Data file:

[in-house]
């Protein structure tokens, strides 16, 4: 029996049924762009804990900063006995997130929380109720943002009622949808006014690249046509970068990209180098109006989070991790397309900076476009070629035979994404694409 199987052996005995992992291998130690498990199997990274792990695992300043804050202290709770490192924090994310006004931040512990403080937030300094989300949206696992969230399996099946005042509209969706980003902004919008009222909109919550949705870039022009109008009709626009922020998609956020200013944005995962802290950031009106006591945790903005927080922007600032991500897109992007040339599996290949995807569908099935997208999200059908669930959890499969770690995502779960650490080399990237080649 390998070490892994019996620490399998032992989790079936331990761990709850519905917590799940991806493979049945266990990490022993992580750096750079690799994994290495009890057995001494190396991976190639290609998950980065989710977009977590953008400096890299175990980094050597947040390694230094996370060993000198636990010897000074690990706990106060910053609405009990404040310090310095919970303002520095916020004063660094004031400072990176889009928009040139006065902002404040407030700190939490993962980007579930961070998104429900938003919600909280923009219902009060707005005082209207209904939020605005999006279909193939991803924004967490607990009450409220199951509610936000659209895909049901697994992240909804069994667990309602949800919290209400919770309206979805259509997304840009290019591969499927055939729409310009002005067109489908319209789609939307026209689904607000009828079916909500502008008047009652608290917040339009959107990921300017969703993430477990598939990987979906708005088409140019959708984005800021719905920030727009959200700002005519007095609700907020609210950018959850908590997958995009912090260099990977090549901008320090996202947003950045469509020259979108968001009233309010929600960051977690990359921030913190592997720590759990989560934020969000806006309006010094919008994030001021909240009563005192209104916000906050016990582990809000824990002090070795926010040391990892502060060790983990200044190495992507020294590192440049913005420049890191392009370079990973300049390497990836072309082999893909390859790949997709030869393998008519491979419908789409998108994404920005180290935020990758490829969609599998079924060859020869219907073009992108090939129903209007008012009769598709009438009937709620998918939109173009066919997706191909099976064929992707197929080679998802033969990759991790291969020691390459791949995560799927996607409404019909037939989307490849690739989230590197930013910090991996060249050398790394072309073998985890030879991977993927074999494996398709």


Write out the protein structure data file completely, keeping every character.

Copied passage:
[in-house]
């Protein structure tokens, strides 16, 4: 029996049924762009804990900063006995997130929380109720943002009622949808006014690249046509970068990209180098109006989070991790397309900076476009070629035979994404694409 199987052996005995992992291998130690498990199997990274792990695992300043804050202290709770490192924090994310006004931040512990403080937030300094989300949206696992969230399996099946005042509209969706980003902004919008009222909109919550949705870039022009109008009709626009922020998609956020200013944005995962802290950031009106006591945790903005927080922007600032991500897109992007040339599996290949995807569908099935997208999200059908669930959890499969770690995502779960650490080399990237080649 390998070490892994019996620490399998032992989790079936331990761990709850519905917590799940991806493979049945266990990490022993992580750096750079690799994994290495009890057995001494190396991976190639290609998950980065989710977009977590953008400096890299175990980094050597947040390694230094996370060993000198636990010897000074690990706990106060910053609405009990404040310090310095919970303002520095916020004063660094004031400072990176889009928009040139006065902002404040407030700190939490993962980007579930961070998104429900938003919600909280923009219902009060707005005082209207209904939020605005999006279909193939991803924004967490607990009450409220199951509610936000659209895909049901697994992240909804069994667990309602949800919290209400919770309206979805259509997304840009290019591969499927055939729409310009002005067109489908319209789609939307026209689904607000009828079916909500502008008047009652608290917040339009959107990921300017969703993430477990598939990987979906708005088409140019959708984005800021719905920030727009959200700002005519007095609700907020609210950018959850908590997958995009912090260099990977090549901008320090996202947003950045469509020259979108968001009233309010929600960051977690990359921030913190592997720590759990989560934020969000806006309006010094919008994030001021909240009563005192209104916000906050016990582990809000824990002090070795926010040391990892502060060790983990200044190495992507020294590192440049913005420049890191392009370079990973300049390497990836072309082999893909390859790949997709030869393998008519491979419908789409998108994404920005180290935020990758490829969609599998079924060859020869219907073009992108090939129903209007008012009769598709009438009937709620998918939109173009066919997706191909099976064929992707197929080679998802033969990759991790291969020691390459791949995560799927996607409404019909037939989307490849690739989230590197930013910090991996060249050398790394072309073998985890030879991977993927074999494996398709």